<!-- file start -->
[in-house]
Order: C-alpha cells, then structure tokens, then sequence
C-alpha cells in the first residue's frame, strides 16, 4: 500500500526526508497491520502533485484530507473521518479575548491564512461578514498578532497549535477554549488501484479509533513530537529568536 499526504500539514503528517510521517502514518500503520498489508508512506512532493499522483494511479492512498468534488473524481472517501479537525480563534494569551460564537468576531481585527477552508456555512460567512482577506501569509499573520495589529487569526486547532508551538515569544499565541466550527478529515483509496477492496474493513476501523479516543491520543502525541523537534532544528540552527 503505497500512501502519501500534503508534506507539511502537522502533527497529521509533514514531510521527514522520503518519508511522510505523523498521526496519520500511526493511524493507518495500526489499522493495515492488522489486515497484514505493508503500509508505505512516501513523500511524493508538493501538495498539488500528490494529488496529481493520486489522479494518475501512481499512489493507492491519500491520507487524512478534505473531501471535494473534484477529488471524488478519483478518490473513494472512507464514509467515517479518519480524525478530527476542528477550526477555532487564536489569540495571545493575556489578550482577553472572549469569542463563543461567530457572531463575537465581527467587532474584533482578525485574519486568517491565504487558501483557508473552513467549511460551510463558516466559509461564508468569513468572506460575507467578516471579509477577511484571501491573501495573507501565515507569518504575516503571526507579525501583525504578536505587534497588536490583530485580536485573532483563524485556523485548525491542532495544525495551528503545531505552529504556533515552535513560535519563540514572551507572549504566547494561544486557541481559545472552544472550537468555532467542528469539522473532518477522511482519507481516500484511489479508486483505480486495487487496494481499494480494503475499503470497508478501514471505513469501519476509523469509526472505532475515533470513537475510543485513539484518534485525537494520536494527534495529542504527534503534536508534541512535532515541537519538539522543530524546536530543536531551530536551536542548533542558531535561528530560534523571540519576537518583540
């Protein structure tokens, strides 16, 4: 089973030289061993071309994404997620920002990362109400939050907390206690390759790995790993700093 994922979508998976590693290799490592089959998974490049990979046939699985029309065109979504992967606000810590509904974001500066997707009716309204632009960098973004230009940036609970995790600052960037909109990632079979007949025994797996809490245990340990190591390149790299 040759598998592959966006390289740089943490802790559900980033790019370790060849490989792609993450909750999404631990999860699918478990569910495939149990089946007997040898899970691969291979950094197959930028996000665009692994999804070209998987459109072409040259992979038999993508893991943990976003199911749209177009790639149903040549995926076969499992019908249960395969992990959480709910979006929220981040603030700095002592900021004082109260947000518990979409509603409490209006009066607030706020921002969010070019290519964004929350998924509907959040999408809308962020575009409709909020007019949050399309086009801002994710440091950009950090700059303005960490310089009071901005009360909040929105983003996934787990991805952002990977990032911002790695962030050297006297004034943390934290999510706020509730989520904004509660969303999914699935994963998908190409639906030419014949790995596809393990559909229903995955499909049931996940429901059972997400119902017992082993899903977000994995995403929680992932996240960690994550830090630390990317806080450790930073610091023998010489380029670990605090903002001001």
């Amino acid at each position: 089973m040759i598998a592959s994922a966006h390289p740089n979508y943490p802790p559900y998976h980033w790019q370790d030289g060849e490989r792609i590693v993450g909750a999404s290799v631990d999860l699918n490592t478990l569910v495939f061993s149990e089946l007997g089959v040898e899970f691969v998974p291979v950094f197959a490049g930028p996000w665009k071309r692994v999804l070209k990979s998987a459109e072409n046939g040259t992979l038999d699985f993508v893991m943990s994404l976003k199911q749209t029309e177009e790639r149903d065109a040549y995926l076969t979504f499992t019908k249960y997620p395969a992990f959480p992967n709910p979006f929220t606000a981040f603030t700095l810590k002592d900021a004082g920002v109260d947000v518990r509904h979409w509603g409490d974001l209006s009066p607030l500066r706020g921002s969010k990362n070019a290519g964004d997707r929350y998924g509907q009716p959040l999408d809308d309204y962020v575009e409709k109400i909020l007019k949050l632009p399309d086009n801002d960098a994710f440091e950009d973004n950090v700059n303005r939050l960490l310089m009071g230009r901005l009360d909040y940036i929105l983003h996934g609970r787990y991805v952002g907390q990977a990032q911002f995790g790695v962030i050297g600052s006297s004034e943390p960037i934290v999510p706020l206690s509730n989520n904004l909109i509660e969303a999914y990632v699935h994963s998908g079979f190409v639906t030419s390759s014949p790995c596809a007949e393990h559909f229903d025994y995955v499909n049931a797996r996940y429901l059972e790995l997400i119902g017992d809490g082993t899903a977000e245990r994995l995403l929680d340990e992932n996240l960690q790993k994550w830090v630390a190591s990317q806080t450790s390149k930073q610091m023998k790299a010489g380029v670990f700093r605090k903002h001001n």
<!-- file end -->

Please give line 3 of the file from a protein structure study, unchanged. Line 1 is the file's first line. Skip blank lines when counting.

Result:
C-alpha cells in the first residue's frame, strides 16, 4: 500500500526526508497491520502533485484530507473521518479575548491564512461578514498578532497549535477554549488501484479509533513530537529568536 499526504500539514503528517510521517502514518500503520498489508508512506512532493499522483494511479492512498468534488473524481472517501479537525480563534494569551460564537468576531481585527477552508456555512460567512482577506501569509499573520495589529487569526486547532508551538515569544499565541466550527478529515483509496477492496474493513476501523479516543491520543502525541523537534532544528540552527 503505497500512501502519501500534503508534506507539511502537522502533527497529521509533514514531510521527514522520503518519508511522510505523523498521526496519520500511526493511524493507518495500526489499522493495515492488522489486515497484514505493508503500509508505505512516501513523500511524493508538493501538495498539488500528490494529488496529481493520486489522479494518475501512481499512489493507492491519500491520507487524512478534505473531501471535494473534484477529488471524488478519483478518490473513494472512507464514509467515517479518519480524525478530527476542528477550526477555532487564536489569540495571545493575556489578550482577553472572549469569542463563543461567530457572531463575537465581527467587532474584533482578525485574519486568517491565504487558501483557508473552513467549511460551510463558516466559509461564508468569513468572506460575507467578516471579509477577511484571501491573501495573507501565515507569518504575516503571526507579525501583525504578536505587534497588536490583530485580536485573532483563524485556523485548525491542532495544525495551528503545531505552529504556533515552535513560535519563540514572551507572549504566547494561544486557541481559545472552544472550537468555532467542528469539522473532518477522511482519507481516500484511489479508486483505480486495487487496494481499494480494503475499503470497508478501514471505513469501519476509523469509526472505532475515533470513537475510543485513539484518534485525537494520536494527534495529542504527534503534536508534541512535532515541537519538539522543530524546536530543536531551530536551536542548533542558531535561528530560534523571540519576537518583540